Fantasy Baseball: 5 Pitchers to Stream in Week 18
Of course, the timing couldn't be worse, as fantasy players enter the dog days of summer looking to put serious distance between themselves and their opponents. But the waiver wire, as always, ensures that we may run out of luck, we never run out of options. Try these five widely available fantasy starters out for size and see if your luck doesn't turn around in Week 18.
Michael Pineda, Minnesota Twins
Start: August 1st at Miami Marlins
ESPN ownership: 30%
Michael Pineda's 4.30 ERA and 4.23 FIP might not distinguish him as a standout fantasy asset, but note that the 30-year-old is still working off 29 innings of 6.21-ERA ball from April. Meanwhile, the Minnesota Twins' righty has been mostly money since the start of May, posting a 3.62 ERA and an 18.7% strikeout-minus-walk rate across 82 innings in that span while logging nine quality starts in 13 attempts.
Jaded streamers might bristle at Pineda's reliability (he's posted bad starts against pushover offenses like the Kansas City Royals and Toronto Blue Jays), but you'd have to be pretty confident in your alternatives to look past the veteran's upcoming date with the Miami Marlins, a perennial streamer target that has been among the least productive offenses in the majors in the second half.
Reynaldo Lopez, Chicago White Sox
An uptick in fastball velocity over his last three starts has Reynaldo Lopez looking like the fantasy dynamo we'd always hoped he'd become. ReyLo carries a pristine 1.71 ERA over his last 21 innings of work, underwritten by a terrific 2.18 FIP and a jaw-dropping 30.5% strikeouts rate.
The Chicago White Sox's righty is pretty clearly the luxury two-start streamer for Week 18 as he squares off against the Mets and Phillies, both below-average producers in the second half, with Philadelphia toting one of the eight worst group strikeout rates in the majors over that span, only slightly better than common streaming targets like the Marlins and Baltimore Orioles.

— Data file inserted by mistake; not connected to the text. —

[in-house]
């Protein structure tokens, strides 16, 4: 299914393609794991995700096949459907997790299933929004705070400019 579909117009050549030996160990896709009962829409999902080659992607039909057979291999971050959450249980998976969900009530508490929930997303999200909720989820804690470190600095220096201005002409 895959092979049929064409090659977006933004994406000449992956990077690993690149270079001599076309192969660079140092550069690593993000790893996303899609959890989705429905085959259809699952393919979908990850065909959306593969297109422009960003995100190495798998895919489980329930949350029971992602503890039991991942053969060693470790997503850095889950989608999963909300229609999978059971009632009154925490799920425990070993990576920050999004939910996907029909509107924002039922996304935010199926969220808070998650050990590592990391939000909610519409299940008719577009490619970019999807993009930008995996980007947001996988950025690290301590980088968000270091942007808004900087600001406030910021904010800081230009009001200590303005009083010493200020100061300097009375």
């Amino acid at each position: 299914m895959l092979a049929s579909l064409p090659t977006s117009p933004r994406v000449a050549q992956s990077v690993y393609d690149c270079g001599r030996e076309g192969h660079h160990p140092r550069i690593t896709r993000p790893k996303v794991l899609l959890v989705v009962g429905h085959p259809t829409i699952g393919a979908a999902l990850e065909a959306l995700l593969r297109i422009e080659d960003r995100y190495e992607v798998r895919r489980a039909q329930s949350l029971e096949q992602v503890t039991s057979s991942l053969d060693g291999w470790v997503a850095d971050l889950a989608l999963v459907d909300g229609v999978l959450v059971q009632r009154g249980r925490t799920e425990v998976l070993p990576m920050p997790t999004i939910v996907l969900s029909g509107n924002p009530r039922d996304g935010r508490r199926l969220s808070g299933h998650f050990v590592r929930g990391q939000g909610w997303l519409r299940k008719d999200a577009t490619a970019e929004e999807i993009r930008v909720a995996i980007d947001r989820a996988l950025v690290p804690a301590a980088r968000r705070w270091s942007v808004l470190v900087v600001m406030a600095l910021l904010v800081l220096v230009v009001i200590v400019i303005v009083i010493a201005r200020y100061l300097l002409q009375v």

Jake Junis, Kansas City Royals
Start: July 31st vs. Toronto Blue Jays
ESPN ownership: 16%
Homers remain a bugaboo for Junis, who has averaged one long fly per start in 10 assignments since the start of June. Yet despite surrendering more hits (61) than strikeouts notched (59) over that span, the Royals' righty has averaged just shy of six innings per start, providing a sturdy ratio baseline even when he's not at his very best. Jilted streamers might want to lick their wounds and roll Junis out there again for a date with the weak-hitting Blue Jays, a bottom-four AL offense in the second half.
Asher Wojciechowski, Baltimore Orioles
Start: August 1st vs. Toronto Blue Jays
ESPN ownership: 4%
Even if you've never heard of Asher Wojciechowski (and even if you tie yourself up trying to spell his last name), the Baltimore righty should have your attention in Week 18. His improved cutter has been thwarting hitters of late, earning 25.6% whiffs and a 41.7% reach rate. The result is a whopping 23 strikeouts over his last 19.2 innings of work, to say nothing of a terrific 2.66 ERA and 0.66 WHIP in that span.
Baltimore's Woj shouldn't wallow in obscurity for too much longer. Expect his ownership percentage to spike when needy streamers notice the soft Toronto offense on the upcoming schedule.
Drew Smyly, Philadelphia Phillies
Start: August 3rd vs. Chicago White Sox
ESPN ownership: 1%
Discarded by the Texas Rangers in June, Drew Smyly has reemerged with the Philadelphia Phillies, immediately putting in work to make his former team regret their decision. Last week the veteran southpaw struck out eight Pirates in six innings in his first appearance in more than a month, and deep leaguers have to have their antennae up when they notice that Smyly is scheduled to toe the rubber against the Chicago White Sox in Week 18.
Granted, Smyly's excellent performance against the Pirates shaved his season-long ERA down to only a hair-raising 7.69, so there is no small amount of trepidation here. Still, if there's any time to squeeze some intrigue out of the seemingly washed Smyly, that time is now, as the White Sox boast not only one of the second half's worst group strikeout rates leaguewide, but one of the worst team isolated slugging marks, as well.